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Different Ways Religions View Healing: Episode 1: Judaism

In episode 1 of different ways religions view healing, we first discover how Judaism views healing. Much like the difference between traditional Catholicism and modern Christianity, we have the difference between traditional Orthodox Judaism and modern Reform Judaism. In Reform Judaism, they heal through prayer, both individually and as a congregation. “I also sensed that the request from his family and the outpouring of concern for this particular member made it a unique opportunity to introduce the prayer for healing to the congregation” (Reform Judaism). Praying in Reform Judaism represents meaningful support and is a way to combat the feeling of instability and helplessness, of which are often present during conflict or hard times. 

This feeling of a community coming together through prayer is present in many other religions as well, just in different ways. To me, praying and connecting as a community seems similar to Reiki (Buddhism), because in a way the community is “harnessing” the power of their God and it is connecting both the person who is in pain, and the “healer” (in this case, God). 

In Judaism, one of the specific prayers for the sick or those who are in recovery is called “Mi Shebeirach”, or “the One who blessed”. “It asks that the One who blessed our ancestors bring about a complete healing for the person for whom the blessing is said” (Woodbury Jewish Center). For anyone who is in need of healing, regardless of if it is spiritually or physically, this prayer is offered on Shabbat or during festivals. Shabbat is the Jewish “day of rest” happening “each week from sunset on Friday to sunset on Saturday” (Jewish Museum London). Shabbat is different for each Jewish community and differs from family to family. I connect Shabbat back to Christianity and Catholicism in that the Friday evening services (Exploring Judaism) are similar to the way that there are Sunday morning or Saturday evening services in Catholicism and Christianity. 

Some Jews have been “seeking answers” to the question “What does it mean to trust God as healer?”. The Jewish community fundamentally believes that you find healing through seeing God as healer, and that he is the eternally designated healer of their community. “This verse [“where God declares: “I the Eternal am your healer”] is not a promise, but a warning that they should not be among (God’s) enemies[…] If they heed (God), they will escape from all these diseases that are liable to come upon those who cross (God’s) will . . . “. “This verse is not so much about God’s healing power, but of God’s omnipotence, capable of punishing or healing, creating or destroying”. This is sometimes considered a threat by Jewish Torah students, as it says “if they heed (God’s) will, they will escape from all these diseases that are liable to come upon those who cross (God’s) will”(Reform Judaism). Although this states that if you cross God’s will you will be plagued by diseases, it also says that if you heed God’s will, you will escape all of this pain. This can also be seen as a law to live by, a comfort to hold on to, something eternally withstanding, and something solid that is said to prevent terrible pain if only you follow this said law.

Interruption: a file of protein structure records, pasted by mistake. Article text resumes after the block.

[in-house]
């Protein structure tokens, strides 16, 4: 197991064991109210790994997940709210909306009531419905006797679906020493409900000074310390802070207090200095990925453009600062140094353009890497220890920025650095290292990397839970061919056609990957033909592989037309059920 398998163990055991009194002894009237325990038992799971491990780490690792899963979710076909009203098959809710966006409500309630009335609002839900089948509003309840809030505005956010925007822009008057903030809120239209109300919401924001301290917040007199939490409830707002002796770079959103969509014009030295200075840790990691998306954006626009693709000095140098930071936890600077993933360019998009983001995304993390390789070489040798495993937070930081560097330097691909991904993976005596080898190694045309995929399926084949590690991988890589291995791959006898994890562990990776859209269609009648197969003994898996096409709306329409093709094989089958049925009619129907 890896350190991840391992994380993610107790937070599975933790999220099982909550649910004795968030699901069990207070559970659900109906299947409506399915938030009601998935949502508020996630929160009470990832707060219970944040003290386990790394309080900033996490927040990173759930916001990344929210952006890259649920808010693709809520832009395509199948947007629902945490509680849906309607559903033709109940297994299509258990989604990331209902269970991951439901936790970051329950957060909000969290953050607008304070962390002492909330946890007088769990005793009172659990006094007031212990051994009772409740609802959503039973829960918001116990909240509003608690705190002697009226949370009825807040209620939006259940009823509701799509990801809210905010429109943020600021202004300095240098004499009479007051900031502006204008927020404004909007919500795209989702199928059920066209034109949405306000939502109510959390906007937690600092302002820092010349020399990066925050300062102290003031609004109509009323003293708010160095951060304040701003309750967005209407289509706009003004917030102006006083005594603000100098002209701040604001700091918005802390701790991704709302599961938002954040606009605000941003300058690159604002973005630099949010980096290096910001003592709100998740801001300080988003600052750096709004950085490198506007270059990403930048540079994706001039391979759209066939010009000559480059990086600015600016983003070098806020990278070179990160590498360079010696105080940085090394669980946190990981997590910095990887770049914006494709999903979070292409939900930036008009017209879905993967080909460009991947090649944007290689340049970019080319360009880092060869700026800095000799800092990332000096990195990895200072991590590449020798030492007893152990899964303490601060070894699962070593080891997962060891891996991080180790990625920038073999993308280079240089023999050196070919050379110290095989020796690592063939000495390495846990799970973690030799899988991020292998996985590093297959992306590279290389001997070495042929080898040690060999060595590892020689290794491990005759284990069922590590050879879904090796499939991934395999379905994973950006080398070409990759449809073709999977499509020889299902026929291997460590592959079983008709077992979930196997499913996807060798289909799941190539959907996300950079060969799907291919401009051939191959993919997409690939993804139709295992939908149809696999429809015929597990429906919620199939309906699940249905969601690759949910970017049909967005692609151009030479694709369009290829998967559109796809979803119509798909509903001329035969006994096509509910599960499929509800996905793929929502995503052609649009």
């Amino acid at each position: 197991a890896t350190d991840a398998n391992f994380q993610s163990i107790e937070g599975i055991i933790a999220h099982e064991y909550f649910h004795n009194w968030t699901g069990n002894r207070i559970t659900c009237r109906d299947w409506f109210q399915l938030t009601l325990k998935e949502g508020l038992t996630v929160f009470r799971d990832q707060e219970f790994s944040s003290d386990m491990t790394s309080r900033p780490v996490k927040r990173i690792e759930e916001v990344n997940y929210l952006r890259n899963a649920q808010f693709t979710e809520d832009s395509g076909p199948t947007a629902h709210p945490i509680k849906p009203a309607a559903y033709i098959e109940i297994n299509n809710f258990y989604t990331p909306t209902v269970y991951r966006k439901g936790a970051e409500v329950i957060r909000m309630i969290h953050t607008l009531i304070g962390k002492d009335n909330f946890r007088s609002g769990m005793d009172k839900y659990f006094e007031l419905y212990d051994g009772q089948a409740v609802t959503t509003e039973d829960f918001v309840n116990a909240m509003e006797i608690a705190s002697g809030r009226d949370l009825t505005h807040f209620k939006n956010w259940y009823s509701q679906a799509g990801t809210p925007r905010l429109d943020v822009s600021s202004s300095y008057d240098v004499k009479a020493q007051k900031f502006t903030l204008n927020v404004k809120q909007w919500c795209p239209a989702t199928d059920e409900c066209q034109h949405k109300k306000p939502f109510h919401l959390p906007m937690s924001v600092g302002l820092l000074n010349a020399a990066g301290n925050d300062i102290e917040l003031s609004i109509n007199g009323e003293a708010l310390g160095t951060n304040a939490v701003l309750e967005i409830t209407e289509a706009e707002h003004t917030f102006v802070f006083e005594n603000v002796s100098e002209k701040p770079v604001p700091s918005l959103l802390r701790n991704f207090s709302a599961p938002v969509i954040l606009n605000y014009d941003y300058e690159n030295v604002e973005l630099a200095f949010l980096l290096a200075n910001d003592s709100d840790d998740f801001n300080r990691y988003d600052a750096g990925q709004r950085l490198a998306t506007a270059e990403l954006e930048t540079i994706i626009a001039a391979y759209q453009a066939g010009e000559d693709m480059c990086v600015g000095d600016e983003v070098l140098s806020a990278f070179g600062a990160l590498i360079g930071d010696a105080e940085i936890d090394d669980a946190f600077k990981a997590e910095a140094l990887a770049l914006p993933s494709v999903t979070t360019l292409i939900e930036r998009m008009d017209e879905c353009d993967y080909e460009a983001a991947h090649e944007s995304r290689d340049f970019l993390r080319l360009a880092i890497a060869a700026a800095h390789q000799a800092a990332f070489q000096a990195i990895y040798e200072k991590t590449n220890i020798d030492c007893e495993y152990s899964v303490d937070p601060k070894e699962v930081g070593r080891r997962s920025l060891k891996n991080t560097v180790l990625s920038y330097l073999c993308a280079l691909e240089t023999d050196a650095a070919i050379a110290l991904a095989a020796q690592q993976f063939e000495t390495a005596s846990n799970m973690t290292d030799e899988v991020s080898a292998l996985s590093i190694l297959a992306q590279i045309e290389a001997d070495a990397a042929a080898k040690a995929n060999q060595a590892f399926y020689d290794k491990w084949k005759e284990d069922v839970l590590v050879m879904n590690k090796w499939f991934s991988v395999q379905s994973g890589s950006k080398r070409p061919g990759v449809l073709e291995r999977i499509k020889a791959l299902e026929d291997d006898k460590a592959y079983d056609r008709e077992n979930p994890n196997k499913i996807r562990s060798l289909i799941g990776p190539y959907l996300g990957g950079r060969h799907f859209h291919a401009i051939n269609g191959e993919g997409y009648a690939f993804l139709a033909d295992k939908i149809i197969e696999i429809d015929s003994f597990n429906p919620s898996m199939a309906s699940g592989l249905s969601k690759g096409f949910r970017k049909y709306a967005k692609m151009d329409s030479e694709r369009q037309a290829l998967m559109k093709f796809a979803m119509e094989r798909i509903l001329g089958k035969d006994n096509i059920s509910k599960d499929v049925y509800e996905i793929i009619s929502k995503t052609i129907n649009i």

“Ibn Ezra sees God’s transformation of the bitter waters as an example of God’s miraculous wonders and of the divine reward that comes to those who devote themselves to God. Doctors heal through medicine and procedures; God’s healing comes from being in a covental relationship”(Reform Judaism). This perspective on healing interprets healing as a blessing, a reward, instead of healing as simply a removal of pain. Healing is defined as “the process of becoming well again, especially after a cut or other injury” (Cambridge Dictionary).

However, emotional healing is defined differently, as emotional healing is instead the acceptance of healing. “A process in which you accept all your painful life experiences and the negative emotional reaction generated from them. It means you have mastered the art of coping with various stressors” (The Pleasant Mind). This is similar to the idea that healing is a blessing and safety from God. It asks that you trust in God and build a relationship with him, even through pain, so that as a reward you will both be spared of terrible pain and you will be at peace with yourself. So, if in Judaism God can bless you as a result of you obeying his covenant and following his desires for the community he created, can this not be defined as emotional healing? For if you are joining this religion, are you not mastering the art of coping with the pain of the world by trusting in God and accepting all pain because of this trust?



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